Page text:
Mrs. Celia Clark, daughter of Arch Tabor, now the widow of the famous hunter Bill Clark, gives a sketch of dogs chasing a panther in the hills on Big Creek. In describing it she says, "When I was a little girl, father and most of our relatives were living on Big Creek in what is now Taney County, Mo. One night while the moon was shining brilliant a panther killed a fine sow which belonged to old Uncle Isaac Tabor. He came for father and they mounted the horses and soon collected together a few other men and several dogs. The dogs chased the animal the entire night. The most interesting part of that night’s hunt after the ferocious beast was that it gained so much time and distance on the dogs and men that it killed three more hogs before daybreak. The men said they saw the panther several times during the chase and found that it was an unusually large one. About sunrise it left the Big Creek settlement and went to Little North Fork where it escaped. The four hogs it killed that night it had taken out the entrails. This is a strange story to tell the present generation." said Mrs. Clark, "but it is true."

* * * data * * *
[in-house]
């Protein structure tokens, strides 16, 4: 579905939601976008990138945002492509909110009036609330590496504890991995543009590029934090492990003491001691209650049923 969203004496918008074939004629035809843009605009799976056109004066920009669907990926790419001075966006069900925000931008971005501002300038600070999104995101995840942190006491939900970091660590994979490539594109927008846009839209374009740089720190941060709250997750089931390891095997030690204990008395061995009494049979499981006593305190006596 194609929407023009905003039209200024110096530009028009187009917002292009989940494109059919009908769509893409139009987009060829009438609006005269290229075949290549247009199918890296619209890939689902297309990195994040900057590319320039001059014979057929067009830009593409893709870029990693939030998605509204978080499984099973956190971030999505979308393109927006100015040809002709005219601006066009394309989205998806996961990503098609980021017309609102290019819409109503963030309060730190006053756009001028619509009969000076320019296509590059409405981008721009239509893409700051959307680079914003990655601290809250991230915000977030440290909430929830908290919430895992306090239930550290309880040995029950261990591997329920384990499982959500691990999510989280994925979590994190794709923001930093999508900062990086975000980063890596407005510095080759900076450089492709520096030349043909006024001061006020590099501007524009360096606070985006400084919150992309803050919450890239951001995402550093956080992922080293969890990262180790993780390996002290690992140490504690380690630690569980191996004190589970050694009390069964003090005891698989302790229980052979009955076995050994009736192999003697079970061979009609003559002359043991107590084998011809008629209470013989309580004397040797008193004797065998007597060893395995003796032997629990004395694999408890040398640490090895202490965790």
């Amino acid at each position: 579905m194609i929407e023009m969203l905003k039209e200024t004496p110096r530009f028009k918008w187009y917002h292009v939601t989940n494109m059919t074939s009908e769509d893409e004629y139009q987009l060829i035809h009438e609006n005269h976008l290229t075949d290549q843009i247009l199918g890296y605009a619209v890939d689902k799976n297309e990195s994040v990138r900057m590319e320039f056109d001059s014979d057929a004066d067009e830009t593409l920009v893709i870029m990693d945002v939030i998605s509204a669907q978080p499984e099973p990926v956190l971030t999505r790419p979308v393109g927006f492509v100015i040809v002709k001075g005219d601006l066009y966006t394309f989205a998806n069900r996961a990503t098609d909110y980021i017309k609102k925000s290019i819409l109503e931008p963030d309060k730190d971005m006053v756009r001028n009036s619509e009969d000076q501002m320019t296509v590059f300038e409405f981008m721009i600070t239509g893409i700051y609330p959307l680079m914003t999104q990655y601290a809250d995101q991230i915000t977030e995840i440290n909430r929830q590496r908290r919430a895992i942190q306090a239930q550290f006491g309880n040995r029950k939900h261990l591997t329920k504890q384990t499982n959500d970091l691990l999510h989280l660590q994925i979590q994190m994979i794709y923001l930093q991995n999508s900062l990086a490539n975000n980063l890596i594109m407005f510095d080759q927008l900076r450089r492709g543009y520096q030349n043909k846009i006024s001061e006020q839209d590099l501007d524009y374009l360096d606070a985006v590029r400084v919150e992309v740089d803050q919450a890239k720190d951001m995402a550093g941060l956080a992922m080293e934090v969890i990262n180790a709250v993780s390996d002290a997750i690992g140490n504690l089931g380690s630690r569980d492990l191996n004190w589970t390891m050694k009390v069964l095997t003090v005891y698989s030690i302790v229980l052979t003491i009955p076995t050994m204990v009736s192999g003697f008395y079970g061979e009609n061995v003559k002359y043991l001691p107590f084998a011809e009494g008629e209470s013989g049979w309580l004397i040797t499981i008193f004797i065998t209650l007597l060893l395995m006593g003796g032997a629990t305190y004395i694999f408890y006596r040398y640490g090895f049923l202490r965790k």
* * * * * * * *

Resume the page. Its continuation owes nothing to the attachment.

It is well known in pioneer days how hunters would call up turkey and deer and shoot them, but it was not common for a hunter to decoy a panther up to him and kill it. But I have one account of this kind which I give here. Mr. Asa Dutton who came to Christian County, Mo., from Tippecanoe County, Indiana, is the man that told the story to me. He has also hunted a great deal in Taney Co., Mo., and Marion County, Ark. Mr. Dutton said that "before I tell you the panther story I will tell you a big buck tale. One day while I was hunting on Barbers Creek which flows into Swan Creek I shot and killed two bucks that were standing in a few feet of each other, but I did not kill them both at one shot, for it took two bullets to kill them. The deer were exceedingly large ones and very fat. After removing their hides and entrails and cutting off their heads and severing their legs at the knees one weighed 156 lbs. and the other 157. One of them carried 14 points of horns and the other 15. Talk about bucks," said Mr. Dutton "these were fine ones. I killed them In 1872."